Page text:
Here are the NL Central's All-Star sleepers

June 6th, 2019

Read our FAQ on this year's revamped balloting format, which includes two phases of fan voting to determine the All-Star starters, and the ability to vote through Google Search.

We tend to think of the starters when we think of All-Stars, but the rosters for the Midsummer Classic are big. There are a lot of All-Stars every year, and not all of them are big-name, nine-figure guys.

With that in mind, here's a look at one player from each team in the National League Central who might have a less obvious case to make a trip to this year's All-Star Game.

Brewers: SP

The case for him: This is a little bit of an "on the come" bet, but it feels like a good one.

Teammate Zach Davies has the sparkling ERA, but if you put your finger over that column and look at the entire rest of the stats page, Woodruff looks better. Far more strikeouts. Virtually identical numbers of innings, walks, hits and home runs. But Woodruff's ERA is a run and a half higher.

Based on the peripherals, and pedigree, it's much more likely that Woodruff improves than that Davies keeps it up. And it's not like Woodruff would be out of place even now; he's 10th in the NL in K's. Woodruff had a rough start his last time out, but even so he has a 3.21 ERA over his last nine starts. He's pitching like the guy the Brewers thought he'd be, and if he keeps that up, he'll be a legit candidate by the time players vote.

Cardinals: IF

The case for him: Cardinals fans may take exception here -- not at the idea that DeJong is an All-Star candidate, but that he's a sleeper. Hear me out, though.

Javy Baez seems a certainty to start at short for the NL. Trevor Story is putting up huge numbers again. Dansby Swanson is enjoying a career year. And in the numbers you find on the All-Star ballot, DeJong doesn't blow you away. So, yeah, he's a bit of a sleeper.

And that's unfortunate, because he's just an outstanding player. He's a very close second to Baez among NL shortstops in WAR (Fangraphs version), because he does a little of everything. DeJong plays a plus shortstop. He's a very good baserunner. He hits for power (17 doubles and eight homers), and gets on base (30 walks and a .374 OBP).

He does nearly all of the things that help a team win, even if his "baseball card" numbers aren't that flashy. He belongs in Cleveland in July.

Cubs: IF

The case for him: You know about Chicago's stars, and there are likely going to be a lot of Cubs regulars making the short flight to Cleveland next month. But utility man Bote has been a key cog in the Cubs' rebound from a slow start to get in the mix in the NL Central. With Ben Zobrist still out and Addison Russell having missed a large chunk of the year, Bote helped keep things going.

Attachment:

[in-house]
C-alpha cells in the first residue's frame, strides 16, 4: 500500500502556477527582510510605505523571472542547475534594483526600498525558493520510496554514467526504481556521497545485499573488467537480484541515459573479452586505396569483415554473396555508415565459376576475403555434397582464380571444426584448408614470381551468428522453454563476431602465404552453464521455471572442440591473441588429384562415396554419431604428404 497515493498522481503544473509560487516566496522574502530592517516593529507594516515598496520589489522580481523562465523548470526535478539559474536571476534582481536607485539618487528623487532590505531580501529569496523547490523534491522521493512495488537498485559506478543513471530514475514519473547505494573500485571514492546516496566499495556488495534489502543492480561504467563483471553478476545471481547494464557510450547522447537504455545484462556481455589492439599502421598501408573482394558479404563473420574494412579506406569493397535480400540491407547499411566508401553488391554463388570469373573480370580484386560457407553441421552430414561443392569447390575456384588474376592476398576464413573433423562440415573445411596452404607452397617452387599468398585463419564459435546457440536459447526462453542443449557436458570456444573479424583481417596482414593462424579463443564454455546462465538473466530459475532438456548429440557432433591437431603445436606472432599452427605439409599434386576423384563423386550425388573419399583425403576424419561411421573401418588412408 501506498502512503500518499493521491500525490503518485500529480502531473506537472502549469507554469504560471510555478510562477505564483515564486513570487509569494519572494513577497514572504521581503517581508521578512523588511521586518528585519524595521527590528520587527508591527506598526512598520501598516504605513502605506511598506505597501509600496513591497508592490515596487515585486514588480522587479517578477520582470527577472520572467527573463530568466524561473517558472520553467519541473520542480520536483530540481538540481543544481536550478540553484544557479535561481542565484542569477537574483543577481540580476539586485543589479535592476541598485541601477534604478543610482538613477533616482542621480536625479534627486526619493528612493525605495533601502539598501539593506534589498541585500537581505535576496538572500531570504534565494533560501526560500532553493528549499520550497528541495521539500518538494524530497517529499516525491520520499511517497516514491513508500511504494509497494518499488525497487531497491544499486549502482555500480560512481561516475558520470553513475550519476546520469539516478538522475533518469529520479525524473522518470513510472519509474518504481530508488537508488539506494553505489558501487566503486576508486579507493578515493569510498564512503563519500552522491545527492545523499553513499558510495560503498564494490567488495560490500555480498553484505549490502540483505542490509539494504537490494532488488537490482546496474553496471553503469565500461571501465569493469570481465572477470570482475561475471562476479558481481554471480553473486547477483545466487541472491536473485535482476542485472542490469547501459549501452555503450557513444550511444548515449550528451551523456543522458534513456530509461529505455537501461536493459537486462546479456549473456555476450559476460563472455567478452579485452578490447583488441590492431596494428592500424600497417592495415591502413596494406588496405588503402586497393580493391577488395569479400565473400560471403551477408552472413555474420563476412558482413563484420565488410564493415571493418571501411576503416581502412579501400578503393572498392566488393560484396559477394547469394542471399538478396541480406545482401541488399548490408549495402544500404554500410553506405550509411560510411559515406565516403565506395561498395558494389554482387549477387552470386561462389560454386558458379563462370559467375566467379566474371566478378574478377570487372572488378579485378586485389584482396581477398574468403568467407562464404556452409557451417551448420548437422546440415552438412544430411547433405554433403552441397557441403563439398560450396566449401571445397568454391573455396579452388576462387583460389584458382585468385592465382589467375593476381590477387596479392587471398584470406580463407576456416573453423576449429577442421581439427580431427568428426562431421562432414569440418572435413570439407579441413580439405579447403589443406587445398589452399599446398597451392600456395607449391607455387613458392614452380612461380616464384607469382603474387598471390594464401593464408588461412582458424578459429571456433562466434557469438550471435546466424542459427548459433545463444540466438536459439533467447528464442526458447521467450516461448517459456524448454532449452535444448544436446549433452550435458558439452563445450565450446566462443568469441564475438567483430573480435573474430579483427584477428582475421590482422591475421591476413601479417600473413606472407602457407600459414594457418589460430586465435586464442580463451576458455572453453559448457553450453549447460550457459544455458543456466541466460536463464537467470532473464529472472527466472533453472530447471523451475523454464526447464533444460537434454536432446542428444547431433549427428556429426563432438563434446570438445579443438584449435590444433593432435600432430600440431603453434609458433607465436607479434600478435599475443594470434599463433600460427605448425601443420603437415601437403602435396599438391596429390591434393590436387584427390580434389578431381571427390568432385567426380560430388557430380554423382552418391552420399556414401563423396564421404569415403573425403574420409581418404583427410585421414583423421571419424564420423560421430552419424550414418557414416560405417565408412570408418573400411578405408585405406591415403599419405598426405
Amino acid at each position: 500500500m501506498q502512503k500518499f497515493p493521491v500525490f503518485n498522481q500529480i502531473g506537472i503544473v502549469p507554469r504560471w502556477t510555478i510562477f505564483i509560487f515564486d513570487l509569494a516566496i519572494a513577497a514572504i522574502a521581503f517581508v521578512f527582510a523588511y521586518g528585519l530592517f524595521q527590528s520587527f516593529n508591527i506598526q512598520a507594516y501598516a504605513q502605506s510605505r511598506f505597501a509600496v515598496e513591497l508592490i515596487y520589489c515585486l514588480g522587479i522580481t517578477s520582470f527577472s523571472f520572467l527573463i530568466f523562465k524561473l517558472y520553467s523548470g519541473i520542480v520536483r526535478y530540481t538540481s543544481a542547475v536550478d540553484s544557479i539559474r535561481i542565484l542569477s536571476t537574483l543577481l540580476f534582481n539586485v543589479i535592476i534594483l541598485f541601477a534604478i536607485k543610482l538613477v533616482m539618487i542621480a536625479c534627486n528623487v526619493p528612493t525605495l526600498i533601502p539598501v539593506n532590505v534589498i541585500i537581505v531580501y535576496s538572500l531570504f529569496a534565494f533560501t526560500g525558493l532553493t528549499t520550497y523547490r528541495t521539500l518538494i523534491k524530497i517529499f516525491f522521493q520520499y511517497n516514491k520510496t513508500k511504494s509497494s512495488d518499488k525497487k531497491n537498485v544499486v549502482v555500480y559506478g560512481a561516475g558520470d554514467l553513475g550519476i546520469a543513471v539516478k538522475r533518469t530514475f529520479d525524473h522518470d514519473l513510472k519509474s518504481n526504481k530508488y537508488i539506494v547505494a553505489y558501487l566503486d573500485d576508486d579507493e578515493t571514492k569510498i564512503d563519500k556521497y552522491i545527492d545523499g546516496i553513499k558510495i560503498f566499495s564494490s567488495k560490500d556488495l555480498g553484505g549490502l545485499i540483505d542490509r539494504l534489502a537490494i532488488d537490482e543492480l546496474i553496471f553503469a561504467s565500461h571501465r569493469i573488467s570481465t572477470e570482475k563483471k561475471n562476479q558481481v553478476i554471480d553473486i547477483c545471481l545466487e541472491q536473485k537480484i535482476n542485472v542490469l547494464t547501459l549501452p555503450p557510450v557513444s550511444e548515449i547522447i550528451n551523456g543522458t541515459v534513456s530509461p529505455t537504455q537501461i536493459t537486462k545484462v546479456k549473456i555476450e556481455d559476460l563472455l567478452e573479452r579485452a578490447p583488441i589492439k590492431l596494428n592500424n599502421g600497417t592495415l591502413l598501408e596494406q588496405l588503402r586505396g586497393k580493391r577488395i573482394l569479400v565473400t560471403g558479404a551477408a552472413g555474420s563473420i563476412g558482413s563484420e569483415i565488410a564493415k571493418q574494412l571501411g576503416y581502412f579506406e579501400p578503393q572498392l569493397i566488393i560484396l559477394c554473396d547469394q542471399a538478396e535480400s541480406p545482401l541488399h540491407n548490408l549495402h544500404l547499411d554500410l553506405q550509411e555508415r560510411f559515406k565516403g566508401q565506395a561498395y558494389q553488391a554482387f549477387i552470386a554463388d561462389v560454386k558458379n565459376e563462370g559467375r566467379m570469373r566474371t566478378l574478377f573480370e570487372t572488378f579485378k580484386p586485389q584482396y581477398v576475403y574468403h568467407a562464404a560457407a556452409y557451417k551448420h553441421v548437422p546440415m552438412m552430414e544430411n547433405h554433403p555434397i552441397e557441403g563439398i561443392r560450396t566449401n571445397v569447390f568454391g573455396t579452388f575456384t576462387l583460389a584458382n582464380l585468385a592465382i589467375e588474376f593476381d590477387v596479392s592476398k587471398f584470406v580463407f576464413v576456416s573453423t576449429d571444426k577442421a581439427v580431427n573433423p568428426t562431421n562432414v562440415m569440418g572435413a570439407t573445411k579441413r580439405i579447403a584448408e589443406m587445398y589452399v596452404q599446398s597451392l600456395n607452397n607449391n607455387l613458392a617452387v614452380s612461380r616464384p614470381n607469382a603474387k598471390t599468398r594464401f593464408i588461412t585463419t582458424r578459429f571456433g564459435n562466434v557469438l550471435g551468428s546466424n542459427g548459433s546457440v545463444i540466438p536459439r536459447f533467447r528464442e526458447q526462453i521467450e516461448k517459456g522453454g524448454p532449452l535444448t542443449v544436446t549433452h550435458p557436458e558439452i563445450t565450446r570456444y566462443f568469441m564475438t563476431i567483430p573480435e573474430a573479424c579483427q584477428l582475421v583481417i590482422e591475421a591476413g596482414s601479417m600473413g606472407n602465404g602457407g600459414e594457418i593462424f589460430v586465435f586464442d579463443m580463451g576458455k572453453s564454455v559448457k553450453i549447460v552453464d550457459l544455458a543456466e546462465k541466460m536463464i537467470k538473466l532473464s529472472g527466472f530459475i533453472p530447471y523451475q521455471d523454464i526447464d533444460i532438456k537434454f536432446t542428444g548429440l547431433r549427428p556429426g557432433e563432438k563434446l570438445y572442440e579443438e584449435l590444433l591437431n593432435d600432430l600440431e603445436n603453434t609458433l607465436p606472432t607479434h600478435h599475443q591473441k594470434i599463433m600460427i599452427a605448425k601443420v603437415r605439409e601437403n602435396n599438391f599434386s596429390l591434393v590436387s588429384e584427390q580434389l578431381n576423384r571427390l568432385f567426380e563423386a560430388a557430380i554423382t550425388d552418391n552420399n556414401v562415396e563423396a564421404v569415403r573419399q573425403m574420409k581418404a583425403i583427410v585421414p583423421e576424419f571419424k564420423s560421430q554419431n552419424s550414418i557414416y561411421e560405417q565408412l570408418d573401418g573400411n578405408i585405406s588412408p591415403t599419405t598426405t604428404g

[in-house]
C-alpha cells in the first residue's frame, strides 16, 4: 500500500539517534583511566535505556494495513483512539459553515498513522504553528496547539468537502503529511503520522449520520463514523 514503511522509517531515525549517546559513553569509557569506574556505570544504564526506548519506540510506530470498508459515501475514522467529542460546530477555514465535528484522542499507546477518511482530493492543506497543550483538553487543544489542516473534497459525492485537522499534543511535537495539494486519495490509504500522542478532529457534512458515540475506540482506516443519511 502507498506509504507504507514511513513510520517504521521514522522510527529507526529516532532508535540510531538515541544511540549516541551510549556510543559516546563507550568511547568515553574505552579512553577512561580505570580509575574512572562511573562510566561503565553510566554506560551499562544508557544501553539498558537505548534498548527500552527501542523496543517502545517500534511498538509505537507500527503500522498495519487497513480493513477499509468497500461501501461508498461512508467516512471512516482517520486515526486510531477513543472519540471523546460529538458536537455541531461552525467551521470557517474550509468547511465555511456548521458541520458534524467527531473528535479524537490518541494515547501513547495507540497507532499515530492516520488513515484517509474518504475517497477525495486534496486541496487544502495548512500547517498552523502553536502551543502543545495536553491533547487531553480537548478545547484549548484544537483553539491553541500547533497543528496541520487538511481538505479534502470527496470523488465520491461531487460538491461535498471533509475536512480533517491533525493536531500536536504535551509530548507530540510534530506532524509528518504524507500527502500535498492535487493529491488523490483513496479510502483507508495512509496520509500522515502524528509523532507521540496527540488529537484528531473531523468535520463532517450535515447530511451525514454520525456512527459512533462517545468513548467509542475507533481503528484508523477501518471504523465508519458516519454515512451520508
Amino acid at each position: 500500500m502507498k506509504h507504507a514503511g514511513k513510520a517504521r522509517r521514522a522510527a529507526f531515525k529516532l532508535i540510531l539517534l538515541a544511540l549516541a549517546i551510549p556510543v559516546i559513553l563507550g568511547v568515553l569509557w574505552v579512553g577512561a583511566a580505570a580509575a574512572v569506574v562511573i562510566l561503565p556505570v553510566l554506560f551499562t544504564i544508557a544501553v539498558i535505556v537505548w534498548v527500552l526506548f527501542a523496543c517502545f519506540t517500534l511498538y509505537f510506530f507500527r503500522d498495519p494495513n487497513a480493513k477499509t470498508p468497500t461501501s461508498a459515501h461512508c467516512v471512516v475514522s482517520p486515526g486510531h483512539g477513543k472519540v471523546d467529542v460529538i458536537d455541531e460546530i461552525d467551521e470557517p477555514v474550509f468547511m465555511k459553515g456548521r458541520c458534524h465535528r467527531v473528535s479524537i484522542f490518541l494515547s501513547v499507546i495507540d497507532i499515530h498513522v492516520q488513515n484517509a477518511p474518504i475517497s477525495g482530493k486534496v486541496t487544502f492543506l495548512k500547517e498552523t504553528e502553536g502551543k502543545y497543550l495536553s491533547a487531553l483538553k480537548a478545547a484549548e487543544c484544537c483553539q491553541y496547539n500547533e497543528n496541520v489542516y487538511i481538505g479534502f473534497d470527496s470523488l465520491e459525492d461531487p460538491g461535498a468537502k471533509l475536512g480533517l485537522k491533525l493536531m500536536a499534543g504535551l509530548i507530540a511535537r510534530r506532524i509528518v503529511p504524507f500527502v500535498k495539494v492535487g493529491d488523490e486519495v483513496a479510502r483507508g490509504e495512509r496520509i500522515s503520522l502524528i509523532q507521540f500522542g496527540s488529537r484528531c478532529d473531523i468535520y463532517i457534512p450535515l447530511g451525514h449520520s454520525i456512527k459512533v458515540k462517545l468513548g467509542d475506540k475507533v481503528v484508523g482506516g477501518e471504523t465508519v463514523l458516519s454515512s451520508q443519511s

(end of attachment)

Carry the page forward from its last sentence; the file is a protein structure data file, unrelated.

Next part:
It can be tough for utility men to make it into the All-Star Game -- without a position, it's hard to know where to put them. But Bote's versatility would make him an asset for manager Dave Roberts, someone who could come off the bench late in the game. Bote has played second and third regularly and made cameos at first, short and left field. Plus he has a .289/.363/.503 line at the plate. He's the Cubs' secret weapon and could serve the same purpose in the ASG.

Pirates: SP

The case for him: Lyles' momentum has slowed quite a bit in his last three starts, so full disclosure: It's possible this will look silly in a few weeks. But he's still having, overall, an excellent season.

When the Pirates signed Lyles, a former Top 100 prospect and first-round pick already on his fifth organization, they made it known they saw something in him. They believed he could be, if not an All-Star, more than just filler. So far, he's made them look smart.

Lyles has a career-high strikeout rate as he's continued an adjustment he made last year, throwing more curveballs and fewer fastballs than he ever did earlier in his career. It's been an effective change even as his velocity has dipped, with both the curve and the fastball bringing him fine results.

His 5-3 record and 3.38 ERA may not be flashy, but he's having a very strong year, and a surge over the next few weeks could earn him his first All-Star nod.

Reds: SS

The case for him: In short, he's been a godsend for the Reds. Signed as almost an afterthought, after Spring Training was already under way, he's stabilized the Cincinnati infield and hit more than anyone had any right to expect.

Iglesias was brought in as depth for a team that looked like it had too many infielders. Then the team committed to Nick Senzel's move to center field, and Scooter Gennett got hurt. Suddenly there was a dearth up the middle. Iglesias took over as the everyday shortstop and has run with the opportunity.

Still only 29, he remains one of the game's best defenders at shortstop. But what's been shocking is his offense -- Iglesias sports a .299/.337/.428 line, and when you combine a league-average bat with plus defense at shortstop, you've got a good ballplayer.